History of Tokoroa
History of Tokoroa
Tokoroa takes its name from the surrounding area. Tokoroa was a Chief of Ngāti Kahupungapunga, the first tribe in the area. He was killed at the siege of Pōhuturoa, south of the present town of Tokoroa. This battle was one of many that took place when Ngāti Raukawa spread into south Waikato around 1600.
Farming and forestry
The Thames Valley Land Company owned the area around Tokoroa in the 19th century. A small farming settlement emerged at Tokoroa. In the 1930’s, fertilisers became available to farmers allowing for increased agriculture. Between 1925 and 1935 New Zealand Perpetual Forests planted radiata pine forests close to Tokoroa. By the 1940s the commercial forests reached maturity and were felled. The New Zealand Perpetual Forests’ successor company, New Zealand Forest Products (NZFP), began constructing a pulp and paper mill at nearby Kinleith to process the wood. Forestry became a significant component of the area’s economy, employing hundreds of people.
A company town
From 1947 Tokoroa grew to house workers building and then working in the Kinleith mill. Unusually, a company developed the town – ‘New Zealand Forest Products’ – rather than by the state.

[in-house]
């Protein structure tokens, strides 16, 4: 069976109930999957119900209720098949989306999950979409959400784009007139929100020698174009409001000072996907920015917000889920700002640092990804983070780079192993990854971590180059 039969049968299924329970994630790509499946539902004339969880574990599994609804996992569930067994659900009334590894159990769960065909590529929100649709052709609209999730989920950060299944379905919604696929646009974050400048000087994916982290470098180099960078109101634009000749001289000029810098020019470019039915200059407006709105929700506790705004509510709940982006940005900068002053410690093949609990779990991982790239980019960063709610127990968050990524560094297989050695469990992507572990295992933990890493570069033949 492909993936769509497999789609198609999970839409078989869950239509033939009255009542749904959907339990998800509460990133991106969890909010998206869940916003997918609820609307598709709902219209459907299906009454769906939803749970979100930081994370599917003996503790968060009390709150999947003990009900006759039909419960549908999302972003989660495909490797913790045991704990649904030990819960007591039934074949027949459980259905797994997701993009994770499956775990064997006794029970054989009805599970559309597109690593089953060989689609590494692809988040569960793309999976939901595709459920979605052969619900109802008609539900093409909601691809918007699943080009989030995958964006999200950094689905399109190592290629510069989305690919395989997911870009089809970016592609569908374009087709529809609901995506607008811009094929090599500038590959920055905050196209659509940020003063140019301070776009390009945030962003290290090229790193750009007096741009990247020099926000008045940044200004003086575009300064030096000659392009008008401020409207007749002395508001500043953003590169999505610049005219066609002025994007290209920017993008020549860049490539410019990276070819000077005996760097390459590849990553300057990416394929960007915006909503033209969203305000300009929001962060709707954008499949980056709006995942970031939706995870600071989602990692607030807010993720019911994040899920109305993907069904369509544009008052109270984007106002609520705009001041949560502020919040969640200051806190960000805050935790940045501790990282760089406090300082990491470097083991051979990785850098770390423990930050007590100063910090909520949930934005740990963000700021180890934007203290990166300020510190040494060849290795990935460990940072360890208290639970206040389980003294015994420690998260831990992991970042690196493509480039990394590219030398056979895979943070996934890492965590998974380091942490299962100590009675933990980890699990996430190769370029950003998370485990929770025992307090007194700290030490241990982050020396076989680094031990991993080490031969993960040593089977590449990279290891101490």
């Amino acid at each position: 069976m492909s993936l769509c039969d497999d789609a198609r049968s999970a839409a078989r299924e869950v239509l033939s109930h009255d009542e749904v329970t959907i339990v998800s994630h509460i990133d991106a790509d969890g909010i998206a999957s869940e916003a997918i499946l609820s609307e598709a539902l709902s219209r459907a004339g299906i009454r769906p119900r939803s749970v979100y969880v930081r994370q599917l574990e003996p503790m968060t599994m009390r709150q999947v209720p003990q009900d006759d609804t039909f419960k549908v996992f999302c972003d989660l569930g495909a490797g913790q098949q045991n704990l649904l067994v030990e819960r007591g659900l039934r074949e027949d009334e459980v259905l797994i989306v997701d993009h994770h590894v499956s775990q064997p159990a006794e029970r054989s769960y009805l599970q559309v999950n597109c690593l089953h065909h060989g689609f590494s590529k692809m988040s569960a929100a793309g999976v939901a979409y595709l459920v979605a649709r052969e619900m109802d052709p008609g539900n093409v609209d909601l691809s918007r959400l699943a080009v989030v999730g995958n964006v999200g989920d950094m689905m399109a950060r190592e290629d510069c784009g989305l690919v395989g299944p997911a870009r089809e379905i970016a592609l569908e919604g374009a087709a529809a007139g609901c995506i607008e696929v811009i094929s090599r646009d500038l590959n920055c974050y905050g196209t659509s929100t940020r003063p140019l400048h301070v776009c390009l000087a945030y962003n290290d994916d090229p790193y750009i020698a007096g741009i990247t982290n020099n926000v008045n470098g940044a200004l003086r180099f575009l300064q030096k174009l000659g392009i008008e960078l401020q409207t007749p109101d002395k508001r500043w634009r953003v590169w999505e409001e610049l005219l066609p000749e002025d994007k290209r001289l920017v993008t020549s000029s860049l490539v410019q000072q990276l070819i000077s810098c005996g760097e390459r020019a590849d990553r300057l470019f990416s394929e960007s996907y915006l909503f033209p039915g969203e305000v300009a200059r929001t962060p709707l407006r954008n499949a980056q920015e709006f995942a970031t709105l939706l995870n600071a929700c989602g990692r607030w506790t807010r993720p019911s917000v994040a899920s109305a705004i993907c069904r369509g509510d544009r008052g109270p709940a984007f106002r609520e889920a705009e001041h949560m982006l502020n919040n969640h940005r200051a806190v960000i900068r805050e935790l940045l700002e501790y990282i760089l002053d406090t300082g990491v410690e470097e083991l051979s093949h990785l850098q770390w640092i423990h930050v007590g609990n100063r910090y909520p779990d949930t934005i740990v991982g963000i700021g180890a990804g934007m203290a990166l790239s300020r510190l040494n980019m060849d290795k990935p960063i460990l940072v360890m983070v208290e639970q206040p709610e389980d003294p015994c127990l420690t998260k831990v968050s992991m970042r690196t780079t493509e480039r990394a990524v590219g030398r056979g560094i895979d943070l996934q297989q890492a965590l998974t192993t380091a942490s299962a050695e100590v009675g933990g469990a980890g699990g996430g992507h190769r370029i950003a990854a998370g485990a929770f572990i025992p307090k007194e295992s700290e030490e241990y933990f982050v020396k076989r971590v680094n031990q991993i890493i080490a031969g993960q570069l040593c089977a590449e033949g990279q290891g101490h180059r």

The company built 2,230 houses between 1947 and 1976, as well as camps for single men. The town’s layout, community facilities, and even the houses’ appearance were designed to attract and retain a stable workforce.
Workers of different nationalities and ethnicities came to live in Tokoroa, creating a distinctive multi-cultural community. Some were assisted immigrants from the United Kingdom, the Netherlands and the Pacific Islands – notably the Cook Islands, Samoa, Fiji, Tonga and Niue. Others were Māori and Pākehā who came to Tokoroa from elsewhere in New Zealand.
Today Tokorua’s economy is still primarily based around agriculture, forestry and logistics.